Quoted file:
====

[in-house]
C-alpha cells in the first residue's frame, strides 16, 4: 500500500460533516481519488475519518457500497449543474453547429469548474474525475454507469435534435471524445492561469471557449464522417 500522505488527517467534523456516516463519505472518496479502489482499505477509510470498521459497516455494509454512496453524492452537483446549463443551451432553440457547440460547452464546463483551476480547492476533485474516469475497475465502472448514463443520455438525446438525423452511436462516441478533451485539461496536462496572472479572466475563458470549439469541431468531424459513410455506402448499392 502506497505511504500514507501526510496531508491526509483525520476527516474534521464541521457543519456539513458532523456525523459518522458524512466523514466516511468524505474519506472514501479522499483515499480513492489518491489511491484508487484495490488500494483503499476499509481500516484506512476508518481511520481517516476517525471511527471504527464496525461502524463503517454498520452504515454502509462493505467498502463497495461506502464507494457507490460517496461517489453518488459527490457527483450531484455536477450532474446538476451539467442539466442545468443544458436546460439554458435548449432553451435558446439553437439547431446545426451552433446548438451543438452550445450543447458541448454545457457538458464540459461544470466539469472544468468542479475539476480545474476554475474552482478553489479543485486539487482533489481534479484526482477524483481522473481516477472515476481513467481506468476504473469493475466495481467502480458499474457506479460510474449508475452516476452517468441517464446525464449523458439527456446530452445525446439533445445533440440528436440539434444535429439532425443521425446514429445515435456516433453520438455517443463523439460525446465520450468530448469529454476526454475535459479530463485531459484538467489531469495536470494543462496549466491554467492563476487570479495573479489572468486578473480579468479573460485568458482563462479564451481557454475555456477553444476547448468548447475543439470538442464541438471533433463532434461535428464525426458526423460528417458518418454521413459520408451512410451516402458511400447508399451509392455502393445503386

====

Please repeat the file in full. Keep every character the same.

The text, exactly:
[in-house]
C-alpha cells in the first residue's frame, strides 16, 4: 500500500460533516481519488475519518457500497449543474453547429469548474474525475454507469435534435471524445492561469471557449464522417 500522505488527517467534523456516516463519505472518496479502489482499505477509510470498521459497516455494509454512496453524492452537483446549463443551451432553440457547440460547452464546463483551476480547492476533485474516469475497475465502472448514463443520455438525446438525423452511436462516441478533451485539461496536462496572472479572466475563458470549439469541431468531424459513410455506402448499392 502506497505511504500514507501526510496531508491526509483525520476527516474534521464541521457543519456539513458532523456525523459518522458524512466523514466516511468524505474519506472514501479522499483515499480513492489518491489511491484508487484495490488500494483503499476499509481500516484506512476508518481511520481517516476517525471511527471504527464496525461502524463503517454498520452504515454502509462493505467498502463497495461506502464507494457507490460517496461517489453518488459527490457527483450531484455536477450532474446538476451539467442539466442545468443544458436546460439554458435548449432553451435558446439553437439547431446545426451552433446548438451543438452550445450543447458541448454545457457538458464540459461544470466539469472544468468542479475539476480545474476554475474552482478553489479543485486539487482533489481534479484526482477524483481522473481516477472515476481513467481506468476504473469493475466495481467502480458499474457506479460510474449508475452516476452517468441517464446525464449523458439527456446530452445525446439533445445533440440528436440539434444535429439532425443521425446514429445515435456516433453520438455517443463523439460525446465520450468530448469529454476526454475535459479530463485531459484538467489531469495536470494543462496549466491554467492563476487570479495573479489572468486578473480579468479573460485568458482563462479564451481557454475555456477553444476547448468548447475543439470538442464541438471533433463532434461535428464525426458526423460528417458518418454521413459520408451512410451516402458511400447508399451509392455502393445503386